COVID-19: Pakistan army sets up testing labs at all its major hospitals

In this file photo, patients are being treated at Pakistan army medical camp in Karachi on July 2, 2015. (AFP)
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Updated 18 March 2020

COVID-19: Pakistan army sets up testing labs at all its major hospitals

  • Army chief directs military commanders to take necessary steps to assist government in tackling outbreak
  • All medical facilities of the army operationalized and geared up to meet any eventuality, military’s media wing says

ISLAMABAD: The media wing of the Pakistan army said on Tuesday that coronavirus testing labs had been established at major military hospitals across the country, with a central facility set up in Rawalpindi.
Health officials have said 195 people have tested positive in Pakistan so far.
Pakistan Army Chief, General Qamar Javed Bajwa, has directed all military commanders to take necessary steps to assist the country’s civil administration in tackling the coronavirus pandemic, the military's media wing said in a statement.
“As part of the national effort and in line with the decisions of the National Security Committee taken on 13 March, all medical facilities of the armed forces are operationalized and geared up to meet any eventuality to deal with the pandemic,” the statement said.
It added that testing labs had been established at main army hospitals across the country and a central testing lab set up at the Armed Forces Institute of Pathology in Rawalpindi.
“The armed forces of Pakistan are fully involved in assisting the government and provincial administrations to tackle the situation since the outbreak and duly vigilant of the developing situation [since the emergence of] COVID-19,” the military statement said.


Pakistan to establish 18 markets on Afghanistan, Iran borders to boost trade, curb smuggling

Updated 18 September 2020

Pakistan to establish 18 markets on Afghanistan, Iran borders to boost trade, curb smuggling

  • Under the plan, the government will set up 12 markets along the border with Afghanistan and six along the Iran frontier
  • Prime minister approves setting up two border markets in Balochistan and one in Khyber Pakhtunkhwa by February next year

ISLAMABAD: The Pakistan government has decided to set up markets along its borders with neighboring Afghanistan and Iran to boost trade opportunities, foster peace and check smuggling, the commerce ministry said on Friday.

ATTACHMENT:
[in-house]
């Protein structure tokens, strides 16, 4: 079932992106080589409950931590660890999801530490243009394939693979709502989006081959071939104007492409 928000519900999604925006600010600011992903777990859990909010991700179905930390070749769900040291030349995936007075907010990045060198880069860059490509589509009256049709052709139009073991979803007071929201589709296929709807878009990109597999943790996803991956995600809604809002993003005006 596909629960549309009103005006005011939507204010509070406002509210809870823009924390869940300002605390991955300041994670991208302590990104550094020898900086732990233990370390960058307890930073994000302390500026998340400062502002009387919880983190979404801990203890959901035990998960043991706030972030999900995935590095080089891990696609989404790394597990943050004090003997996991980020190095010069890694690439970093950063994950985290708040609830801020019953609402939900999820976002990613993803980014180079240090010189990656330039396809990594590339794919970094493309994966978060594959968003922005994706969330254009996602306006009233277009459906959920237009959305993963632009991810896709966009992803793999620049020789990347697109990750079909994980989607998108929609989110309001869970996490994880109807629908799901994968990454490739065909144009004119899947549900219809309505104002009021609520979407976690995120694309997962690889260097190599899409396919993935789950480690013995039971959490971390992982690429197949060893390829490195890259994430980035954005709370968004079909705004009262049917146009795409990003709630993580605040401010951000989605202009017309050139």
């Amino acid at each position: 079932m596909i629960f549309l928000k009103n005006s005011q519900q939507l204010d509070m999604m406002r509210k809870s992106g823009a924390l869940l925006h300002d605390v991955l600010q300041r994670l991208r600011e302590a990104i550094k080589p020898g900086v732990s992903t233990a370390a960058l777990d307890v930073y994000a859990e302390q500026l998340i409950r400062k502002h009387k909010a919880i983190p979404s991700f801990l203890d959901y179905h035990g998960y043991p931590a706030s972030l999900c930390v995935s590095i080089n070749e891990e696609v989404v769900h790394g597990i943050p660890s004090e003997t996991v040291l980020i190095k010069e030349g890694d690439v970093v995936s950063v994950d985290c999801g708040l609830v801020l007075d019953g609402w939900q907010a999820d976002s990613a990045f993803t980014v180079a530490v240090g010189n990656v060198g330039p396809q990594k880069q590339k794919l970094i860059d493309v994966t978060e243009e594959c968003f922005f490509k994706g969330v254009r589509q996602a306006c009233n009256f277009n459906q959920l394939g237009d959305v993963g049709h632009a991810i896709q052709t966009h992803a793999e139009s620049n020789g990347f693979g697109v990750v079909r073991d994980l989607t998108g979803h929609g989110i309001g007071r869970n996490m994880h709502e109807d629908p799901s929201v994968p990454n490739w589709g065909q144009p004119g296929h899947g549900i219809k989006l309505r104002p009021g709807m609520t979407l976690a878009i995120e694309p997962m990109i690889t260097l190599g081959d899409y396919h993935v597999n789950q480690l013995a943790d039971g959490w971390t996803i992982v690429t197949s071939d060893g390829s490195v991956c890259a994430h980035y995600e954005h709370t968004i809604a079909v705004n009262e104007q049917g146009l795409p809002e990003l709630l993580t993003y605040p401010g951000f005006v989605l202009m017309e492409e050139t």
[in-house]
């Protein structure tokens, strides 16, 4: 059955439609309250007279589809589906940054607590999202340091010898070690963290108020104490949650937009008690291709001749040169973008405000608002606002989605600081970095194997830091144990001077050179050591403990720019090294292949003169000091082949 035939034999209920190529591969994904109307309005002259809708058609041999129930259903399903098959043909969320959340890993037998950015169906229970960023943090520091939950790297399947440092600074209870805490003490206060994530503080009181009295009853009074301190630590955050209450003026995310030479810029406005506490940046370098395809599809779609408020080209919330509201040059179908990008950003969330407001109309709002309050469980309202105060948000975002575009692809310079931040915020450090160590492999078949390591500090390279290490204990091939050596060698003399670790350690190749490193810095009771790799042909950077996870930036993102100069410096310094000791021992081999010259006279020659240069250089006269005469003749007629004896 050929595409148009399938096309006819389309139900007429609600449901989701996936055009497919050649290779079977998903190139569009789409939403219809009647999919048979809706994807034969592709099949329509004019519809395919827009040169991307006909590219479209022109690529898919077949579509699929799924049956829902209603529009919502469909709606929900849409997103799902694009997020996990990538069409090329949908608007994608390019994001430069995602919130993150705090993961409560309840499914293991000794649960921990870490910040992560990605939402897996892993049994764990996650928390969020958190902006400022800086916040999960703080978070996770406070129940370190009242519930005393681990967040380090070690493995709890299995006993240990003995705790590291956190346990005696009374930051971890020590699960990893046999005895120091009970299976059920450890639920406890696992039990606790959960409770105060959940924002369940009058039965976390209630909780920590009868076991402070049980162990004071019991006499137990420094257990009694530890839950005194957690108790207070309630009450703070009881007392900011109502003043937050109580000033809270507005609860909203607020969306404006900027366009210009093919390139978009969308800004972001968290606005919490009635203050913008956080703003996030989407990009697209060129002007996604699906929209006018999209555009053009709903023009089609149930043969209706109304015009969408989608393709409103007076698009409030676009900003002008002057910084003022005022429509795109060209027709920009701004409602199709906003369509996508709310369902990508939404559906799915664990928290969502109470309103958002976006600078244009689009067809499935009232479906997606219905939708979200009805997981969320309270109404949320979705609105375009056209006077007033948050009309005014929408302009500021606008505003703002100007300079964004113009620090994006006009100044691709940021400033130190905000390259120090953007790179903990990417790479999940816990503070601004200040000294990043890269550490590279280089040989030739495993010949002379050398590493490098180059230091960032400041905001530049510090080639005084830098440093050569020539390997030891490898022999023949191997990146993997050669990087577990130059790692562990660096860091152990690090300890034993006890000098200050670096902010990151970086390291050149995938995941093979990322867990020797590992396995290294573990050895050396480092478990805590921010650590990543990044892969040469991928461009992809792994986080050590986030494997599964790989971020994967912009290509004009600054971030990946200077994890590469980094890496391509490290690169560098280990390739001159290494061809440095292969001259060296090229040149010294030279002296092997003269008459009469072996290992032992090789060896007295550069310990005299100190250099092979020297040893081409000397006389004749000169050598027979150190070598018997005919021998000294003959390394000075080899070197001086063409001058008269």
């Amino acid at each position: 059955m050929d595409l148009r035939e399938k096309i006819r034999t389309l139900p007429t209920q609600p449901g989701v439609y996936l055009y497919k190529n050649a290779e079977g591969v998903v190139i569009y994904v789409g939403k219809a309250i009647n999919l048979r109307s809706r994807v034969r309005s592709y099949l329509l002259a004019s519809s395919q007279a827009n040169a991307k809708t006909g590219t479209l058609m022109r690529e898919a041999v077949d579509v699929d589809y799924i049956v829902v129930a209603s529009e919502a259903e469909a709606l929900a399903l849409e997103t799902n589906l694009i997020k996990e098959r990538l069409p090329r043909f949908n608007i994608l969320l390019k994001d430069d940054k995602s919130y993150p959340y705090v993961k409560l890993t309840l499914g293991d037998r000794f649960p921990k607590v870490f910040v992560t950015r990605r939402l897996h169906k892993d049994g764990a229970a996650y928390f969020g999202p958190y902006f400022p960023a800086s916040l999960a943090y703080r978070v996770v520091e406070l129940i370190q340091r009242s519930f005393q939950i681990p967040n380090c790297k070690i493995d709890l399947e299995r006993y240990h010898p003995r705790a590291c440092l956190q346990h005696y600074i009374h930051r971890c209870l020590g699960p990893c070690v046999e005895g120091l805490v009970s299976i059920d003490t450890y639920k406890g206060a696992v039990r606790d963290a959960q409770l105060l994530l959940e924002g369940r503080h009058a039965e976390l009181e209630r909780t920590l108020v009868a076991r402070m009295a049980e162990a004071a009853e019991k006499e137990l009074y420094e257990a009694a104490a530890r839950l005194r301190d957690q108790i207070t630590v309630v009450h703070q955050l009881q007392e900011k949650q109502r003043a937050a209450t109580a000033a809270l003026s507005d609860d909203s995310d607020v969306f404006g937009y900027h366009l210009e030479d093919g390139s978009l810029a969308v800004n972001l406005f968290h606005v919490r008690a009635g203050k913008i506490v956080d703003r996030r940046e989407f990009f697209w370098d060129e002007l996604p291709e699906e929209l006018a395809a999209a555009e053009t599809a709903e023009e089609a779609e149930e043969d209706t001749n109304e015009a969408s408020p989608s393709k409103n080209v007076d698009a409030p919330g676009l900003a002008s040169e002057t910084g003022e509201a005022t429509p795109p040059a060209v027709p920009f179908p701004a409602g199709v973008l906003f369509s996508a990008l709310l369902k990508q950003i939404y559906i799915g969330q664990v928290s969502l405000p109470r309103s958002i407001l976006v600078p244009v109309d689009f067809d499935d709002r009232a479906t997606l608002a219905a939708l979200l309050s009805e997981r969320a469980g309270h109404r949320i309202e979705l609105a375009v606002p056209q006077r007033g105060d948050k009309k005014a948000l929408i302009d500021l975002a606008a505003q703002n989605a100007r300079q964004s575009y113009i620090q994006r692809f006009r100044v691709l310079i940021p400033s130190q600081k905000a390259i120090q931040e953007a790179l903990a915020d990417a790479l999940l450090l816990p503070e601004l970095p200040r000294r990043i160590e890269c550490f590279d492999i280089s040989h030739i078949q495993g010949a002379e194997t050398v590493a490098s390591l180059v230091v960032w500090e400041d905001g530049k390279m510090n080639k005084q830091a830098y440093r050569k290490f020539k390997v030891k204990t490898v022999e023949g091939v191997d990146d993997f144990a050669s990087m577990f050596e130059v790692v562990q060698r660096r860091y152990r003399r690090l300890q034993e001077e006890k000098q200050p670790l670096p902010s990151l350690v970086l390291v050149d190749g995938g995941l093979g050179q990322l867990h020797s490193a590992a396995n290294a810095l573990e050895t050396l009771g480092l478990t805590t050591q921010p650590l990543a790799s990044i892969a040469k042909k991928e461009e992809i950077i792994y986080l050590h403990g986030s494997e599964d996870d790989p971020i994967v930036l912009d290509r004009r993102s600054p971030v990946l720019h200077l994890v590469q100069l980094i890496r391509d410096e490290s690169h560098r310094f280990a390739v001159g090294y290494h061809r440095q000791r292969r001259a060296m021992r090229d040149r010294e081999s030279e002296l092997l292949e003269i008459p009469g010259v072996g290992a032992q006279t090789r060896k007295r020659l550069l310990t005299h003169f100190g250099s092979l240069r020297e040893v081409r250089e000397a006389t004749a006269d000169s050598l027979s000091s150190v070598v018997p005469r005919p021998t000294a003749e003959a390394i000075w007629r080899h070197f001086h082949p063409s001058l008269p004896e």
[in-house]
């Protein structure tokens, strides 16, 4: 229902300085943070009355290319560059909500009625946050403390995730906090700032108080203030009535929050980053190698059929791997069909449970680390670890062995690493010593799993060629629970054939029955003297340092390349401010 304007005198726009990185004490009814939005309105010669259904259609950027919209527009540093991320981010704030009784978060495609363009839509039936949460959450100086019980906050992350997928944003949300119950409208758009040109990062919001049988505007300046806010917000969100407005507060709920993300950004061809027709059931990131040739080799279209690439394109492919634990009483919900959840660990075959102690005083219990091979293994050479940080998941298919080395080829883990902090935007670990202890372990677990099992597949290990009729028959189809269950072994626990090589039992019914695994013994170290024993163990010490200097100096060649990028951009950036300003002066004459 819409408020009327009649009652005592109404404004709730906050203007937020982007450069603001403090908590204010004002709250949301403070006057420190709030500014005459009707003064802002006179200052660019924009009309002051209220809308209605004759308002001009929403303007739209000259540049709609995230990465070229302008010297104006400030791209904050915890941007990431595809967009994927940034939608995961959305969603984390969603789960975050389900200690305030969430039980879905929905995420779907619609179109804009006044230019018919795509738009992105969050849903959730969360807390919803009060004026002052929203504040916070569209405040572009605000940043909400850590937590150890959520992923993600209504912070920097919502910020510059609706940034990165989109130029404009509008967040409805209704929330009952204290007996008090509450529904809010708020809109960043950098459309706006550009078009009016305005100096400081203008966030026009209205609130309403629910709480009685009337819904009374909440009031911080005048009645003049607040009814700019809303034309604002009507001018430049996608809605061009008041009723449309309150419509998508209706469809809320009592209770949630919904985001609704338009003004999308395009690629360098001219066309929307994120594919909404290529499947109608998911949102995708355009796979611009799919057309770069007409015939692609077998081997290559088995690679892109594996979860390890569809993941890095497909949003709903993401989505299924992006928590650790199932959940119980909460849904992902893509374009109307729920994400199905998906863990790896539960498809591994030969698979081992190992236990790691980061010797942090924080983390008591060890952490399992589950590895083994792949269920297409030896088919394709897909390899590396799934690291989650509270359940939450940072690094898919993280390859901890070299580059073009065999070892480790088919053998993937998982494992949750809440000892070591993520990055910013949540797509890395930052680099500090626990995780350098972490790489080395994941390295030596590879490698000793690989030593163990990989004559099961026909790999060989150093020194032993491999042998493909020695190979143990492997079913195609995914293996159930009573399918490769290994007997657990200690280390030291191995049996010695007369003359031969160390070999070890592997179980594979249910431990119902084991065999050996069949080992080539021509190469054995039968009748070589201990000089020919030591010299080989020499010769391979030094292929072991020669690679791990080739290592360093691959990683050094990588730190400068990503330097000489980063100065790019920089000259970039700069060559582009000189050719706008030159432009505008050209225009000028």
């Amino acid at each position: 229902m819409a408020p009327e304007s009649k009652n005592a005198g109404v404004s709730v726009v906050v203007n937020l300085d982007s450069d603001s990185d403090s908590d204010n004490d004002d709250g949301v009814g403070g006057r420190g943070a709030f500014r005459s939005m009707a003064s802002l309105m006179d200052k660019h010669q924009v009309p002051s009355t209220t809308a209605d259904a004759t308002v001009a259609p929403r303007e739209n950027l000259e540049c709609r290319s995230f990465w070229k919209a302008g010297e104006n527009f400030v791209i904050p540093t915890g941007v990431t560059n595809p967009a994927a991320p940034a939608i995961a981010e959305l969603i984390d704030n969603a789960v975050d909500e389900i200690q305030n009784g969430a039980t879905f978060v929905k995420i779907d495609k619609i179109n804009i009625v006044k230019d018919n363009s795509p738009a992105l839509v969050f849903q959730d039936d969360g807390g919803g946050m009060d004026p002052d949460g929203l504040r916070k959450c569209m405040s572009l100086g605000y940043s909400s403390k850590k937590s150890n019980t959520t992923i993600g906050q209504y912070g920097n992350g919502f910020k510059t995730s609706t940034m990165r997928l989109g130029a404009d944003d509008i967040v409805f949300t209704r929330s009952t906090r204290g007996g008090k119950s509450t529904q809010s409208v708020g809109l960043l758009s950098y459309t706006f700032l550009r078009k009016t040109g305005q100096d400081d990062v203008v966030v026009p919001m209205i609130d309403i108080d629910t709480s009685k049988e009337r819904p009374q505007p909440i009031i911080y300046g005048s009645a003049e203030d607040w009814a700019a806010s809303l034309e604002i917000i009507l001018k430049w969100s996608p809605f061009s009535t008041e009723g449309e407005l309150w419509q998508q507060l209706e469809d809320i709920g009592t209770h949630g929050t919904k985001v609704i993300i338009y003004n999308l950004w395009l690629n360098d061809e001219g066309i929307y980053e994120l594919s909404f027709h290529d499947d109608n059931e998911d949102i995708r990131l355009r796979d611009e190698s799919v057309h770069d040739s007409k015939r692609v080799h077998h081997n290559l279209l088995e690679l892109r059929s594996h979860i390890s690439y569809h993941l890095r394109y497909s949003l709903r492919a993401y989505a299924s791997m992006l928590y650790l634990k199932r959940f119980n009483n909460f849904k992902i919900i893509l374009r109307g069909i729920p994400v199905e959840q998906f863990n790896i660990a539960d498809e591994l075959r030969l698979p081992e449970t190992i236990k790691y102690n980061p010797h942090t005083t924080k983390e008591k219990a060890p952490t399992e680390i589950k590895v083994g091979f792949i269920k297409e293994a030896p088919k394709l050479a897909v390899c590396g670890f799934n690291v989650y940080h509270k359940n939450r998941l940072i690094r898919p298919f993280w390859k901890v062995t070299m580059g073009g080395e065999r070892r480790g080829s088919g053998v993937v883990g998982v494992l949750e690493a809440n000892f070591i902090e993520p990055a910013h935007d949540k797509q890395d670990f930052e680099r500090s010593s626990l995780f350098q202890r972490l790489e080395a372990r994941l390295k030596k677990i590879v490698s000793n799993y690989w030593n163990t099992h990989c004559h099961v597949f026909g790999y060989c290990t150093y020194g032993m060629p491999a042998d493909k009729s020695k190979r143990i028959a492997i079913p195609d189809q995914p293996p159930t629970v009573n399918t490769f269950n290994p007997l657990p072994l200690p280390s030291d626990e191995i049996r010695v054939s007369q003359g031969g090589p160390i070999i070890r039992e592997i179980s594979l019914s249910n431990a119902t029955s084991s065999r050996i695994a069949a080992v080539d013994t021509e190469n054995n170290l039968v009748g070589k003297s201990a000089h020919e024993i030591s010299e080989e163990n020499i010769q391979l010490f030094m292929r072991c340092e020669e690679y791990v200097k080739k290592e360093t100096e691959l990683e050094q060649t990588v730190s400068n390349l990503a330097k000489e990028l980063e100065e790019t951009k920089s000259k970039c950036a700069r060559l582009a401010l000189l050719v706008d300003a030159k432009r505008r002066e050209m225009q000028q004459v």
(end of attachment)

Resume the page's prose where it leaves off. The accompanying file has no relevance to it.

Main crossing point into Pakistan for both goods and people from Iran and Afghan also serve as major smuggling routes.
“The border markets will help create job opportunities and establish a peaceful relationship with the neighboring countries,” Aisha Humera Moriani, joint-secretary at the Ministry of Commerce, told Arab News.
Under the plan, the government is establishing 18 markets: 12 along the border with Afghanistan and six along the Iran frontier.
In a meeting on Thursday, Prime Minister Imran Khan approved setting up two border markets in Balochistan and one in Khyber Pakhtunkhwa province as a pilot project, to be functional by February next year.
Moriani said the markets would contribute to local development and help the government address “smuggling and boost legal trade across the border.”
Pakistan is fencing its borders with Afghanistan and Iran to check cross-border militancy, illegal movement of people and smuggling, which is a major source of income for people living along border towns and villages.
Sardar Shoukat Popalzai, President Balochistan Economic Forum, said the government should have built “common markets” along the Afghanistan and Iran borders with the mutual consent of the neighboring governments to maximize benefits for people on both sides of the borders.
“The government has not released a feasibility report, if there is any, of these markets as to how are they going to help the local population,” he told Arab News.
Popalzai said Balochistan border areas were sparsely populated and establishment of a few shopping terminals would “hardly make any difference in the lives of the people.”
He said cross-border smuggling was a major source of income for people living in the frontier areas of Balochistan and Khyber Pakhtunkhwa, so “this requires a lot more effort than mere setting up of markets to check this undocumented economy.”
Zubair Motiwala, chairman of the Pak-Afghan Joint Chamber of Commerce and Industry, said the government should establish cold storages and warehouses in the border markets to boost the export of perishable and other items to the neighboring countries.
“The taxation system on the exports and imports of different items through the land routes should be well defined to encourage businessmen and locals to boost the legal trade with Afghanistan and Iran,” he said.